Initially creating an estate plan is an excellent decision to plan for your future. It gives your heirs a blueprint that they can follow and instructions on how to do things like dividing your assets, splitting up a family business, dividing financial accounts and much more.
But it’s important not to assume that an estate plan will always work simply because it has been drafted. When life changes, the estate plan needs to be updated to match. Below are a few life events that can tell you that it’s time to make these updates and ensure that your plan is current again.
First and foremost, your personal relationships may change. Perhaps you were married when you made that first will, and you have since gotten divorced. Or perhaps you had already gotten divorced when you made the plan, and you’ve now gotten remarried. Regardless of the specifics, when the object of your affection changes, updates may be needed to your estate plan.
You recently moved
If you created an estate plan somewhere other than New York, it may need to be updated just because you moved to the state. Keep in mind that estate planning laws, tax regulations and other details can be vastly different from state to state. It’s important to go over your plan and make sure it will actually hold up.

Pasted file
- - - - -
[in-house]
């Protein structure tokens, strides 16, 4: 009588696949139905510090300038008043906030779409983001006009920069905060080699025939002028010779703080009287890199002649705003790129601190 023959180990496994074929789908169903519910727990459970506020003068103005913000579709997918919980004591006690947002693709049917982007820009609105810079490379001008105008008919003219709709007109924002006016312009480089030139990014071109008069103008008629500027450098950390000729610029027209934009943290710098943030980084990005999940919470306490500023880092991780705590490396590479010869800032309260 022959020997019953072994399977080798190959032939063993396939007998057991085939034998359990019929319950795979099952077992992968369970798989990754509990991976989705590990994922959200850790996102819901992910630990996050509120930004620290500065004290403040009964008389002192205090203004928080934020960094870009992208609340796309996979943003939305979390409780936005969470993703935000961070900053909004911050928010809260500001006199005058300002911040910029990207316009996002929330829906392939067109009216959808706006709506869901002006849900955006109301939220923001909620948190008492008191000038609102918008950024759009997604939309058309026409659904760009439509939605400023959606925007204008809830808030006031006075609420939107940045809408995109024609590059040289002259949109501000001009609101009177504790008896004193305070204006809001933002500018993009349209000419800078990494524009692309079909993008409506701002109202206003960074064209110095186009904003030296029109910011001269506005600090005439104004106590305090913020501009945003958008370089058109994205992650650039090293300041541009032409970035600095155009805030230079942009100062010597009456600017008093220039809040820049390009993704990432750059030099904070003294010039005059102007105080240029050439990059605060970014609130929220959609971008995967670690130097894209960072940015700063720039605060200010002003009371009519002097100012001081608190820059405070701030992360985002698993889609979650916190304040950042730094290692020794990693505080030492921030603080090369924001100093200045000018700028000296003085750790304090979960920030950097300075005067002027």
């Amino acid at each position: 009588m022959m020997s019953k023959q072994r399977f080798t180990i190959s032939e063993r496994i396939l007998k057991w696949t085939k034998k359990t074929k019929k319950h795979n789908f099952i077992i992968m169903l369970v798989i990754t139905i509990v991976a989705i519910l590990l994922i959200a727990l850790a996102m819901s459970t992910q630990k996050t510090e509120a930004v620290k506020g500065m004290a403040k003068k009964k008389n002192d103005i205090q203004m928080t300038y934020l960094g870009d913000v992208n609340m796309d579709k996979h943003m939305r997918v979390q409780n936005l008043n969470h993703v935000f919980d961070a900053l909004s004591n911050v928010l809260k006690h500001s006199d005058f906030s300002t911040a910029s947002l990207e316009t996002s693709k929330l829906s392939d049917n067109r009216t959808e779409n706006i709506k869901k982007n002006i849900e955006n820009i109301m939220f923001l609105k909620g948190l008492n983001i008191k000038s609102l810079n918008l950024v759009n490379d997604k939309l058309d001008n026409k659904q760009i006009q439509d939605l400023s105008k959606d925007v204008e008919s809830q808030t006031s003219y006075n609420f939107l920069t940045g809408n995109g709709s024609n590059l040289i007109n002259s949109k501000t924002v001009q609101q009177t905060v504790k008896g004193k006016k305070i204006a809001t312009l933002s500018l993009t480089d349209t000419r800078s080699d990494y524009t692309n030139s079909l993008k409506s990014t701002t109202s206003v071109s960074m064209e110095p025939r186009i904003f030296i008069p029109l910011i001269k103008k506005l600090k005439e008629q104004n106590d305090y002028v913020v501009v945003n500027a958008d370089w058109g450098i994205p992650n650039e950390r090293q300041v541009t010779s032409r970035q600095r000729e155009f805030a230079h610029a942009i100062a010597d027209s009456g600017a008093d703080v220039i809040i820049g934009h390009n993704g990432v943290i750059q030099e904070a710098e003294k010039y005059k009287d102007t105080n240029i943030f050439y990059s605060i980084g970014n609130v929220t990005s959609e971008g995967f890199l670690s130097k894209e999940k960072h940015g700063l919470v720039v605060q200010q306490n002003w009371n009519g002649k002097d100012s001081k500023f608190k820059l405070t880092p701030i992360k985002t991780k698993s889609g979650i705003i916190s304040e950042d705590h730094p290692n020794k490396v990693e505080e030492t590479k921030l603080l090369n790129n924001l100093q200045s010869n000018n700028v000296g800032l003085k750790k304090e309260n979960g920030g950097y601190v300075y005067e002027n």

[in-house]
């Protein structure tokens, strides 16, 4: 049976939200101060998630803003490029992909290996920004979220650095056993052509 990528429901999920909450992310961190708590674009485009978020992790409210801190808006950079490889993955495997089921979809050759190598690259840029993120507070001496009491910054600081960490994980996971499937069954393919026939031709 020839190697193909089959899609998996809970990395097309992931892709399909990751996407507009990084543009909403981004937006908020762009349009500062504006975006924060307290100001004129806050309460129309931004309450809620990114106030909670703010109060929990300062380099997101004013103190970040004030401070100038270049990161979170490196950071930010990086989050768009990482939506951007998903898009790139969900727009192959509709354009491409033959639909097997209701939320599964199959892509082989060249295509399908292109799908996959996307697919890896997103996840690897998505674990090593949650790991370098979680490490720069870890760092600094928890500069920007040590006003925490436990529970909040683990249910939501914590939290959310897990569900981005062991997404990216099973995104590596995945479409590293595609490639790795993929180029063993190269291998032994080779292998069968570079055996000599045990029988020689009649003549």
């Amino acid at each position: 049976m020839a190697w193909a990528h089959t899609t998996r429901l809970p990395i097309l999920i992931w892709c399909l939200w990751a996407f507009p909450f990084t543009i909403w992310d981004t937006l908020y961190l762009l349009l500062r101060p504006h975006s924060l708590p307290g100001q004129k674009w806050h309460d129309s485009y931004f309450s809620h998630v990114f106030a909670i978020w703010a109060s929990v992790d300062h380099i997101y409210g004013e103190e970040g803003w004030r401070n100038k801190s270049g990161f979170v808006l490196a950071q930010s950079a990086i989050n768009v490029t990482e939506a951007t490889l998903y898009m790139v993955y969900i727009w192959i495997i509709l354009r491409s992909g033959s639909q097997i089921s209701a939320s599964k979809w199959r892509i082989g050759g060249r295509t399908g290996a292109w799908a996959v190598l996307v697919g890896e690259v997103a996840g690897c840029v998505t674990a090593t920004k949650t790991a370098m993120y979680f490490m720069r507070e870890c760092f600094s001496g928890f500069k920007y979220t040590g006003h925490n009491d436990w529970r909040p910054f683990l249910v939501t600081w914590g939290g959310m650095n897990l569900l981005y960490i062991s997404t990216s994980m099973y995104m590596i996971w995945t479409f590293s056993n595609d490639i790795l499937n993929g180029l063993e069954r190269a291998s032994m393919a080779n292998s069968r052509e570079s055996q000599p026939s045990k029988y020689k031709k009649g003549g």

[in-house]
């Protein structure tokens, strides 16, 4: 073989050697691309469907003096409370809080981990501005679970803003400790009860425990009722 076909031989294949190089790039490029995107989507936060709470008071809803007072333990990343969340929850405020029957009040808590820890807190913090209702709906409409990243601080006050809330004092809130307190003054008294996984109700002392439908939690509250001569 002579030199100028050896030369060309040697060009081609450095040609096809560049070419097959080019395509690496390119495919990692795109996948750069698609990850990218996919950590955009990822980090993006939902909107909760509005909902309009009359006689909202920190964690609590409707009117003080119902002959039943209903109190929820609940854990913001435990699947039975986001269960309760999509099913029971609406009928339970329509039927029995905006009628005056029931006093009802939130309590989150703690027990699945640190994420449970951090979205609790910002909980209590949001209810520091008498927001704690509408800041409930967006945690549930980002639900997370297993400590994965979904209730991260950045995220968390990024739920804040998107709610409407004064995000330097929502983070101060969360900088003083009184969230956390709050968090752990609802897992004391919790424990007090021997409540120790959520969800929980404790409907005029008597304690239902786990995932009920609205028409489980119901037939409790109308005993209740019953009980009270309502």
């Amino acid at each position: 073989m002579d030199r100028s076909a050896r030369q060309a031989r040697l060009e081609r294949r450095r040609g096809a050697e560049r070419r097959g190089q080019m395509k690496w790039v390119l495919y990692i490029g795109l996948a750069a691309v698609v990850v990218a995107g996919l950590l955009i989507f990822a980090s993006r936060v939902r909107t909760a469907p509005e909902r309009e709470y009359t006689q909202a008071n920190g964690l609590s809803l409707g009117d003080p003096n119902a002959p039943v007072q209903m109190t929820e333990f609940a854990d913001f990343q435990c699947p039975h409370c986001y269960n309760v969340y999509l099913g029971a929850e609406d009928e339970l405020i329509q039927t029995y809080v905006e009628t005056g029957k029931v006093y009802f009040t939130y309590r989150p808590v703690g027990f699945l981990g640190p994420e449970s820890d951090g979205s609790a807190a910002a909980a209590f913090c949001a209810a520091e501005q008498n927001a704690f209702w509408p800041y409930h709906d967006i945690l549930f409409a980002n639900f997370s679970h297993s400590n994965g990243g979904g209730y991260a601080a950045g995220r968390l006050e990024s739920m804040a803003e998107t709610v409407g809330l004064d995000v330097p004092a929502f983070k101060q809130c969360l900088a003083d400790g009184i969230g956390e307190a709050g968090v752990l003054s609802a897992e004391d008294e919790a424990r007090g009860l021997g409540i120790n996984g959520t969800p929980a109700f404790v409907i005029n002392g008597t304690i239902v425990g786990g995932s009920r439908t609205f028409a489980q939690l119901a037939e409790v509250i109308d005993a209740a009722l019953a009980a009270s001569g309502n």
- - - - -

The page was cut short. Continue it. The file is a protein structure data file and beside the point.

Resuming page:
You gain or lose assets
In some cases, people will intentionally sell off assets as they grow older. You may have initially put a family business or your family home into the estate plan. But if you have sold these, then you need to remove them from the plan and make adjustments to divide the earnings between your heirs.
But the same goes for a situation in which you have gained substantial assets. Perhaps your own parents passed away and left you an inheritance, maybe you started earning far more money than you were previously, maybe you benefited from a life insurance payout, or something else entirely. If you have substantially more assets now, it’s worth updating the plan so that they are included.
These are just a few examples of key life events to keep an eye on. Be sure you know exactly what legal steps to take to draft or update your estate plan.